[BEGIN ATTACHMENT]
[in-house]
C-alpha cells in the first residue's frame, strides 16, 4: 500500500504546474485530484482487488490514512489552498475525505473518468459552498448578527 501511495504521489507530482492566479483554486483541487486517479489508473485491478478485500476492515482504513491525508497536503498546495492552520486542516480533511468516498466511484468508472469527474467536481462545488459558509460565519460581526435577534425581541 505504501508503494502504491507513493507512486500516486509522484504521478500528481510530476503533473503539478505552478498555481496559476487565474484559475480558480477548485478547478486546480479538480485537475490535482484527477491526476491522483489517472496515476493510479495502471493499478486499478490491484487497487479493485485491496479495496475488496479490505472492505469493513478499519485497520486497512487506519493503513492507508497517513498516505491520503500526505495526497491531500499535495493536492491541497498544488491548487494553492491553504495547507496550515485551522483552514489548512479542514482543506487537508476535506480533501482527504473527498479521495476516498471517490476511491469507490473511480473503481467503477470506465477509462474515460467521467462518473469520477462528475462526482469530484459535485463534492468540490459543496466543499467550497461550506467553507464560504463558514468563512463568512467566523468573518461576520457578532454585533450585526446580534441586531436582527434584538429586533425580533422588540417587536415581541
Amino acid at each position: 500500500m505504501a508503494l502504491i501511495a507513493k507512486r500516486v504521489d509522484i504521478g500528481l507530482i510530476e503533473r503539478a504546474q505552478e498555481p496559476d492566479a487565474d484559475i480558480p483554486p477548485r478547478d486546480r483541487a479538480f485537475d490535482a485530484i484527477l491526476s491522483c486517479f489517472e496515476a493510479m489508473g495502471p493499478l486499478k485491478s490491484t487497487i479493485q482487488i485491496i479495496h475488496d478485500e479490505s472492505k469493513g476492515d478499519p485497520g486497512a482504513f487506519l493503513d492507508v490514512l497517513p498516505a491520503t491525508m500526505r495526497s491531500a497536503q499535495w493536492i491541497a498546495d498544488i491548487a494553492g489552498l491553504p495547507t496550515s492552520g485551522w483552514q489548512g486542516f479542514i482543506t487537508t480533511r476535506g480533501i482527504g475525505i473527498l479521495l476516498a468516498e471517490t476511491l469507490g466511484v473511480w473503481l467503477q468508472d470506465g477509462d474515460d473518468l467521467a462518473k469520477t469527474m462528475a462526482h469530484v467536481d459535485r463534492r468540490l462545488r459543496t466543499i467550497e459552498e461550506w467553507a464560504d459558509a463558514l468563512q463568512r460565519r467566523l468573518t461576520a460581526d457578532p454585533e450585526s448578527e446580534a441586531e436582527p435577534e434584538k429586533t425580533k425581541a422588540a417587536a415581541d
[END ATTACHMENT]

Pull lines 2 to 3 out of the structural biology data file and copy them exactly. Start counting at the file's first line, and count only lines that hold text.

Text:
C-alpha cells in the first residue's frame, strides 16, 4: 500500500504546474485530484482487488490514512489552498475525505473518468459552498448578527 501511495504521489507530482492566479483554486483541487486517479489508473485491478478485500476492515482504513491525508497536503498546495492552520486542516480533511468516498466511484468508472469527474467536481462545488459558509460565519460581526435577534425581541 505504501508503494502504491507513493507512486500516486509522484504521478500528481510530476503533473503539478505552478498555481496559476487565474484559475480558480477548485478547478486546480479538480485537475490535482484527477491526476491522483489517472496515476493510479495502471493499478486499478490491484487497487479493485485491496479495496475488496479490505472492505469493513478499519485497520486497512487506519493503513492507508497517513498516505491520503500526505495526497491531500499535495493536492491541497498544488491548487494553492491553504495547507496550515485551522483552514489548512479542514482543506487537508476535506480533501482527504473527498479521495476516498471517490476511491469507490473511480473503481467503477470506465477509462474515460467521467462518473469520477462528475462526482469530484459535485463534492468540490459543496466543499467550497461550506467553507464560504463558514468563512463568512467566523468573518461576520457578532454585533450585526446580534441586531436582527434584538429586533425580533422588540417587536415581541
Amino acid at each position: 500500500m505504501a508503494l502504491i501511495a507513493k507512486r500516486v504521489d509522484i504521478g500528481l507530482i510530476e503533473r503539478a504546474q505552478e498555481p496559476d492566479a487565474d484559475i480558480p483554486p477548485r478547478d486546480r483541487a479538480f485537475d490535482a485530484i484527477l491526476s491522483c486517479f489517472e496515476a493510479m489508473g495502471p493499478l486499478k485491478s490491484t487497487i479493485q482487488i485491496i479495496h475488496d478485500e479490505s472492505k469493513g476492515d478499519p485497520g486497512a482504513f487506519l493503513d492507508v490514512l497517513p498516505a491520503t491525508m500526505r495526497s491531500a497536503q499535495w493536492i491541497a498546495d498544488i491548487a494553492g489552498l491553504p495547507t496550515s492552520g485551522w483552514q489548512g486542516f479542514i482543506t487537508t480533511r476535506g480533501i482527504g475525505i473527498l479521495l476516498a468516498e471517490t476511491l469507490g466511484v473511480w473503481l467503477q468508472d470506465g477509462d474515460d473518468l467521467a462518473k469520477t469527474m462528475a462526482h469530484v467536481d459535485r463534492r468540490l462545488r459543496t466543499i467550497e459552498e461550506w467553507a464560504d459558509a463558514l468563512q463568512r460565519r467566523l468573518t461576520a460581526d457578532p454585533e450585526s448578527e446580534a441586531e436582527p435577534e434584538k429586533t425580533k425581541a422588540a417587536a415581541d